Tuesday, December 6, 2016

15 Ways You Know the Lines are Too Long

          You did it again. You forgot to buy everything by November, and now it’s December and you’re stuck in holiday shopping lines.  I love Christmas, but here’s how you know you’re in a line that’s just too long:
1-       Your chewing gum has gotten old.  Twice.
2-      You’ve exchanged email addresses with the people next to you.
3-      People’s relatives are standing in for them, in shifts.
4-      A catering truck pulls up to service your group.
5-      You’ve taken off your coat to allow for the change in weather.
6-      Your roots need a re-touch.
7-      People are sitting in lawn chairs, using their lap tops.
8-      One lady is stamping her Christmas cards.
9-      A man calls home to tell his kids goodnight.
10-    Your cell phone has become obsolete twice since you got in line.
11-     You consider calling neighbors to feed the dog.
12-    You’ve heard the same Muzak Christmas Carols eight times.
13-     You’d be willing to pay double, if they’d just open another register.
14 -    The store has put a Porta-Potty nearby.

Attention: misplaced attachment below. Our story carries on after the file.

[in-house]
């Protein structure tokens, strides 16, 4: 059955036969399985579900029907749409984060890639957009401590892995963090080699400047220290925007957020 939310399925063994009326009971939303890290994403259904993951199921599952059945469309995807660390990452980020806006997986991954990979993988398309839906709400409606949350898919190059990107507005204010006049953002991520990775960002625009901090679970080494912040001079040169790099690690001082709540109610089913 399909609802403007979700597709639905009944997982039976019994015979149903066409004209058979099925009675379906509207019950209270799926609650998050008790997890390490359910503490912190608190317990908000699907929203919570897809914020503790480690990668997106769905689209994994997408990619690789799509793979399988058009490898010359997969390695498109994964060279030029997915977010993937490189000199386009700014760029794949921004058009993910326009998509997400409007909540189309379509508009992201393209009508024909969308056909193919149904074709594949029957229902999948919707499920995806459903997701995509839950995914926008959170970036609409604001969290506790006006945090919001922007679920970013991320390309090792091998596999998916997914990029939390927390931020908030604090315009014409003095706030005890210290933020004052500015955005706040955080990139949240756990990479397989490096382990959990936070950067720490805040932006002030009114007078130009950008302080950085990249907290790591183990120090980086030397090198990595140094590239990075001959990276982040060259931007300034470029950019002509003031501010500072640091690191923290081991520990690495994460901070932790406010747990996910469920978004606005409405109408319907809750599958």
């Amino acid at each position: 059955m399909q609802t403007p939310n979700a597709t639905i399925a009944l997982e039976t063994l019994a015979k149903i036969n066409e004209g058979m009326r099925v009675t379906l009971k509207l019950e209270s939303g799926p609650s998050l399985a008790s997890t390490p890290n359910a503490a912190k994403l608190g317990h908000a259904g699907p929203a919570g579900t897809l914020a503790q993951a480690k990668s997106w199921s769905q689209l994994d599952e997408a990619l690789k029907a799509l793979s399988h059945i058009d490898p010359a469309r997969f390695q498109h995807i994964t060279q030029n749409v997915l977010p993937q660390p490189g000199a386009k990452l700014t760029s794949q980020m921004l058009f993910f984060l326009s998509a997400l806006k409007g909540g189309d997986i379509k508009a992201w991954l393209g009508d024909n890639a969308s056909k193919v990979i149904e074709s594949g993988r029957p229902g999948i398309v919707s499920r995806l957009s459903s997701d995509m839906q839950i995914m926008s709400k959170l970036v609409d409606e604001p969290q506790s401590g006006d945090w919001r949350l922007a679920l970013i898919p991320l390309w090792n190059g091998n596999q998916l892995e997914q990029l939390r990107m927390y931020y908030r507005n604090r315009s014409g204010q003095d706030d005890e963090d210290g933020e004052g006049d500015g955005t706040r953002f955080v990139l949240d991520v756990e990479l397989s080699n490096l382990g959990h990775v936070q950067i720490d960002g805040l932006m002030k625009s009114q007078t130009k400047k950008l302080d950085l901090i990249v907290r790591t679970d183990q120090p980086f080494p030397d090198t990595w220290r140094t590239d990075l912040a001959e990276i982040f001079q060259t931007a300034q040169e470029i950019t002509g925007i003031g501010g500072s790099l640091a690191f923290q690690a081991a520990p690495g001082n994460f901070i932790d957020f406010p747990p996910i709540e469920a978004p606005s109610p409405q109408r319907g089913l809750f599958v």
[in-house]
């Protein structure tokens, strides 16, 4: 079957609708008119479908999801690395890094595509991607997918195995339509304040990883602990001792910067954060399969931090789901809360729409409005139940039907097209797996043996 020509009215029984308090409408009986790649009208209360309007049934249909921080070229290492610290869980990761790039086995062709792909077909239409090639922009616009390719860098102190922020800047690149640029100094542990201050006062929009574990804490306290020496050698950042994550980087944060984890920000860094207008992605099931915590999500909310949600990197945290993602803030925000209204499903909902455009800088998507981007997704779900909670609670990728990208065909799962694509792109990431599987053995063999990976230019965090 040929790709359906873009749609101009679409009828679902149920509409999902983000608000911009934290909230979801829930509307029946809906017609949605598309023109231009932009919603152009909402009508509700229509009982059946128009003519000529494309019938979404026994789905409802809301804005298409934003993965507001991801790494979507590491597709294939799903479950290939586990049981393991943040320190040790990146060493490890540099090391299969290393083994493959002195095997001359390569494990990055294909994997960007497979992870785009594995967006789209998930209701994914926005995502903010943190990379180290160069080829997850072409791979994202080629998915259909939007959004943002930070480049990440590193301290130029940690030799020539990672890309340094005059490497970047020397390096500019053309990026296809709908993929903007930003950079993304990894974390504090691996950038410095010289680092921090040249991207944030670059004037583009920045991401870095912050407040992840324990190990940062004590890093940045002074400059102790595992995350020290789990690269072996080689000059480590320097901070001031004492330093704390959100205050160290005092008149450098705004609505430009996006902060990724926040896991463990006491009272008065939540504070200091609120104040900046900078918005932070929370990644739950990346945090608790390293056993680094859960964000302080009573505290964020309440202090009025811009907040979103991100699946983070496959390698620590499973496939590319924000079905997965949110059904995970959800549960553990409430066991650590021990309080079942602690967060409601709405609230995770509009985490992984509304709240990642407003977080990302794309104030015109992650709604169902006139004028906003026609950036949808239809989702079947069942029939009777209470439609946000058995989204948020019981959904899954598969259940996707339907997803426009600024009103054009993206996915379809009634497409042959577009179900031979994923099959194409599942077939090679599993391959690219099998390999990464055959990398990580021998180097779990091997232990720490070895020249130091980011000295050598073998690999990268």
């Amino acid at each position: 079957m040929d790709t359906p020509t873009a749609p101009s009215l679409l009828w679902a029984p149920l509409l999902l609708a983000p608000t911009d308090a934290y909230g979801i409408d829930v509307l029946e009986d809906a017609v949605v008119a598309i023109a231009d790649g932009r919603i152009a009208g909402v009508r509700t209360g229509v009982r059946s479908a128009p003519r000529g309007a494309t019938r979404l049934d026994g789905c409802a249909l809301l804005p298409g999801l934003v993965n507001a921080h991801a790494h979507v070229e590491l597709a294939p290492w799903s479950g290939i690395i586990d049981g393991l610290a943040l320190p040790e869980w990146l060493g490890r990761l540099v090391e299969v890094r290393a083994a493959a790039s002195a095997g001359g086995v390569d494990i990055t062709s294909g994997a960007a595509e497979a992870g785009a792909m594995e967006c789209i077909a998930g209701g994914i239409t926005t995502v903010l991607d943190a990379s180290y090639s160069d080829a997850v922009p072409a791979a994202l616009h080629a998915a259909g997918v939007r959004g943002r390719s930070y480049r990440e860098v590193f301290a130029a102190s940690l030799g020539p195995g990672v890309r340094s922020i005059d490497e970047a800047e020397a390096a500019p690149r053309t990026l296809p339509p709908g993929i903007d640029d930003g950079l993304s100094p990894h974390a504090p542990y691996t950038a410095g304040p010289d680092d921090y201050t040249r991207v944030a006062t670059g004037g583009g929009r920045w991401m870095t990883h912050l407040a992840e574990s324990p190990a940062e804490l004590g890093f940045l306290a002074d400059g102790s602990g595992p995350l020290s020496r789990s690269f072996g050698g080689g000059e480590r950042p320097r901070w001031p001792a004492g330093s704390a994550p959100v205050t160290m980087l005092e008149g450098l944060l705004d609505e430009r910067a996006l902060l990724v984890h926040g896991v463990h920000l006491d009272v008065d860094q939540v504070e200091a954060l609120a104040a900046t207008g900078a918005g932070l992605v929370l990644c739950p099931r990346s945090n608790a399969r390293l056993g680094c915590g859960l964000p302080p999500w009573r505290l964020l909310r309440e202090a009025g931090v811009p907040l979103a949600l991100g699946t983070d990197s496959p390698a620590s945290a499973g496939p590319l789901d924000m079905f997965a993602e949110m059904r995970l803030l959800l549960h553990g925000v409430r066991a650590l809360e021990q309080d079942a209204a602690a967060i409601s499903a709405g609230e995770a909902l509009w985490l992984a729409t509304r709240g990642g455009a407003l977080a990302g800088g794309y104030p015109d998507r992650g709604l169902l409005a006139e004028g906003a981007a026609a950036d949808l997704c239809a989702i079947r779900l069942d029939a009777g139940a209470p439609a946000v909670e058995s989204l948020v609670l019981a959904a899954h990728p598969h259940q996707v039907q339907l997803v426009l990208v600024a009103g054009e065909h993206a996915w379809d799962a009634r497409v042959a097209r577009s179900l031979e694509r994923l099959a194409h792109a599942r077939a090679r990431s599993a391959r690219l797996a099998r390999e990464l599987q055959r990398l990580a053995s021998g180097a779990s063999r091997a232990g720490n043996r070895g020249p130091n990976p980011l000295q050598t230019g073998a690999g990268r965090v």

15-     They’re throwing a baby shower for a woman who wasn’t even pregnant when you first got in line.

But you can save all this aggravation by purchasing my books online!  With 24 to choose from, there’s something for everyone, trust me.

Tuesday, November 29, 2016

More Than a Little Hair-Raising

          Today I am blogging about my hair.  Okay, it’s not really about my hair; it’s about my brain. But my hair played a key role this week.
          First, we must acknowledge that our brain does not operate the same way other people’s brains do.  By saying “our” I feel less lonely in this trial.
What happens to me is what happens to two of my friends, one of whom calls herself on the phone and the other of whom used glitter glue on her shoes, thinking it was shoe polish.
          Except these women have excuses. One survived a brain aneurism and the other survived major head trauma from a car wreck.  So it’s like they have “Get Out of Jail, Free” cards in Monopoly.
          For the rest of their lives, people will sympathize and smile.  After all, they’re lucky to be alive.  A little forgetfulness here and there is to be expected.
          Not so in Joniopolios.  Joni has no such excuses for the many times she has called herself on the phone, hunted for her phone while talking on it, or tried dozens of times to get into the wrong car in parking lots.